A Christian who was told by her bosses at British Airways to hide a small cross she wore around her neck has lost her case for religious discrimination at the Court of Appeal today.
Nadia Eweida, 58, was appealing against an earlier court ruling that decided BA had not broken the law by asking her to hide or remove the Christian symbol, even though it had allowed hijabs and turbans to be worn.
Today Lord Justice Sedley said that BA’s decision to ban necklaces with a cross was justified.
“This case has perhaps illustrated some of the problems which can arise when an individual asserts that a provision, criterion or practice adopted by an employer conflicts with beliefs which they hold but which may not only not be shared but may be opposed by others in the workforce,” he said.
“It is not unthinkable that a blanket ban may sometimes be the only solution.”
However, the former Archbishop of Canterbury, Lord Carey, said: “The news that Nadia Eweida’s appeal has failed is a sad blow both to her personally, and the cause of religious liberties and freedoms.”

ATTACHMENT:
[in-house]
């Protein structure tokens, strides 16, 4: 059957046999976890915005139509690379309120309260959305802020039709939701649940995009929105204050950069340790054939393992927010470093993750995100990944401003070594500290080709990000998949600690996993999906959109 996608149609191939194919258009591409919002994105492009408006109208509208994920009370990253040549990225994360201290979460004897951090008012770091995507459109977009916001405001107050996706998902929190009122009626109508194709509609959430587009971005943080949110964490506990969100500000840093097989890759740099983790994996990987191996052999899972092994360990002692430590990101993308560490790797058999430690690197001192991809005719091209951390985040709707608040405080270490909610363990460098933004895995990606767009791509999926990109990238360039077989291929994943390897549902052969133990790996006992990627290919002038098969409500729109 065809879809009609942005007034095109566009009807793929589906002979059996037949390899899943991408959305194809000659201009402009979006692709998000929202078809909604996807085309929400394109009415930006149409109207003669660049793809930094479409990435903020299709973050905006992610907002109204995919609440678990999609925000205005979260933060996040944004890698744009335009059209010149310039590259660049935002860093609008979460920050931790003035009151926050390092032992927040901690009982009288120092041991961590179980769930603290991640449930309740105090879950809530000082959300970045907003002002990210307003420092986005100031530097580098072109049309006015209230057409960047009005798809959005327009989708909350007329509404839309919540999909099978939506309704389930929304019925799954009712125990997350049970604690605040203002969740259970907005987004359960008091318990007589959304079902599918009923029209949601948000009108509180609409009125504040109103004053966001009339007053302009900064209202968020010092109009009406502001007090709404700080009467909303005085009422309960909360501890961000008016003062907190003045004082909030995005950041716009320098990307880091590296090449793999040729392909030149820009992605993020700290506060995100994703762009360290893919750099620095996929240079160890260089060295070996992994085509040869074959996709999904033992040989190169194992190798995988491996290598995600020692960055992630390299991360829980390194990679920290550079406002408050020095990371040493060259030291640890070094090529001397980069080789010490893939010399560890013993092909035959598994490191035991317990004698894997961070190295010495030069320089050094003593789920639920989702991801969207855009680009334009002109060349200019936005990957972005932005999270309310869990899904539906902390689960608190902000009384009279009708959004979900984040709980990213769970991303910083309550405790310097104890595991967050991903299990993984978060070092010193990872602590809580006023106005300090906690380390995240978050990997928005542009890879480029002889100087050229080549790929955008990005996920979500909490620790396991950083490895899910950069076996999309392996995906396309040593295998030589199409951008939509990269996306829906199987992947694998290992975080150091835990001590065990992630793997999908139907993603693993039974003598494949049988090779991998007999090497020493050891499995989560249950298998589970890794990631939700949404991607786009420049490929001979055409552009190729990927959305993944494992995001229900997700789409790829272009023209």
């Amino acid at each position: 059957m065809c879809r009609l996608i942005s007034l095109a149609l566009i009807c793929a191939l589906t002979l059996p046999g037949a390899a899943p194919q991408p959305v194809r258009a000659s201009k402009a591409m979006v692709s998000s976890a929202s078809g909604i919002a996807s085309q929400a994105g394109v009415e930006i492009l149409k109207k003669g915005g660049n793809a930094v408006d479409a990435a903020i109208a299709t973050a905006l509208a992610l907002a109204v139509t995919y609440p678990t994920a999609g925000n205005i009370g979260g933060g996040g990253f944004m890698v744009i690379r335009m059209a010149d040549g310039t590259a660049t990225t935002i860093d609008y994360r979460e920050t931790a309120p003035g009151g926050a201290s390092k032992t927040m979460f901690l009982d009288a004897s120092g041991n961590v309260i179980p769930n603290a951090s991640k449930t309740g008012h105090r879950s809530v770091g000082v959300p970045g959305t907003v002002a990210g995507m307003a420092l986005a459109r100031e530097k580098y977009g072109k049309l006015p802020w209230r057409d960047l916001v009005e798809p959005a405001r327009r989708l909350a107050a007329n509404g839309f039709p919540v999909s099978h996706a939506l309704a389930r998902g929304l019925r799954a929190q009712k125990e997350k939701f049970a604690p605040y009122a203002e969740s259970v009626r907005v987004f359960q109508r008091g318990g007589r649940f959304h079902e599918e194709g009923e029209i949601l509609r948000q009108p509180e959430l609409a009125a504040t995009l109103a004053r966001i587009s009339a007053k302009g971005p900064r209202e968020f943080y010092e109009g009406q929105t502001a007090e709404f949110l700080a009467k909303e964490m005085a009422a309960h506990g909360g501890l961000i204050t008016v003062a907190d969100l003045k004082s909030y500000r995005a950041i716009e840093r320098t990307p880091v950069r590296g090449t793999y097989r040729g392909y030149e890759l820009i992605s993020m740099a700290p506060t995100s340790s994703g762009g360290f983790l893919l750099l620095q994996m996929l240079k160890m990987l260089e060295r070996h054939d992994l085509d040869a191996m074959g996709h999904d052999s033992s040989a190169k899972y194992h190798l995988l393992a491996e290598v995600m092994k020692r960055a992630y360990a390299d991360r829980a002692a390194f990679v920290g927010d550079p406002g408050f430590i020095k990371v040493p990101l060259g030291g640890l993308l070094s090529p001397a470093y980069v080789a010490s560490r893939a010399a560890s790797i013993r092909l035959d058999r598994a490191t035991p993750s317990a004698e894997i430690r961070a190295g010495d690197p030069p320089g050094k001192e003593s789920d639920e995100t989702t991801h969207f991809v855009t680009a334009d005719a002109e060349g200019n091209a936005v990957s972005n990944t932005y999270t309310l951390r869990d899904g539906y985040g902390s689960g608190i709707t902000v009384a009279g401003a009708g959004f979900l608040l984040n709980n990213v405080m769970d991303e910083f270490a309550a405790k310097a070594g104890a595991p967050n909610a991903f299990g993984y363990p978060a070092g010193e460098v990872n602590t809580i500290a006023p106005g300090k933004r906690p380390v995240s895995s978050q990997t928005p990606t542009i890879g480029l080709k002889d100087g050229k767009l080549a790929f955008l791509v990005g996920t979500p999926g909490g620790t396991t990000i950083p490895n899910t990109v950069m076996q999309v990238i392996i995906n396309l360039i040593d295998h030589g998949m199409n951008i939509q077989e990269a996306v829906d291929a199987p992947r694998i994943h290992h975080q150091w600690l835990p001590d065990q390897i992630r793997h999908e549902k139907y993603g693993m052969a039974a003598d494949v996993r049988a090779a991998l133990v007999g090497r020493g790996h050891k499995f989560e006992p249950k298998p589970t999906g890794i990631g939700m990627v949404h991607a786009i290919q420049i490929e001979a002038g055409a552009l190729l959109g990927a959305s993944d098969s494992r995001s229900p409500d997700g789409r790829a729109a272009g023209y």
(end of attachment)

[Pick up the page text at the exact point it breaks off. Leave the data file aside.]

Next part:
Lawyers from civil rights group Liberty represented Miss Eweida in court.
In a statement the group said that the appeal court had upheld the “startling” judgment of November 2008, which found that banning Miss Eweida from wearing a cross was not discriminatory because Christians “generally” do not consider wearing a cross as a requirement of their religion.
Corinna Ferguson, Liberty’s legal officer, said: “This is a disappointing judgment that will do little to build public confidence in equality laws protecting everyone.”
Barrister Neil Addison, National Director of the Thomas More Legal Centre, also criticised the ruling.
He said the decision was “completely impossible to reconcile” with a High Court ruling in a Sikh case “where it was held that prohibiting a Sikh School girl from wearing a ‘Kara’ bracelet was religious discrimination.
“What, I ask myself, is the difference between a religious cross around the neck and a religious bracelet on the wrist?”
The row involving Miss Eweida and her employer first hit the headlines in 2006 and sparked a public backlash against British Airways.
The airline subsequently changed its uniform policy to allow the display of religious symbols.
But Miss Eweida has continued to pursue her employer in the courts, feeling that BA’s original insistence that she hide her cross was discriminatory.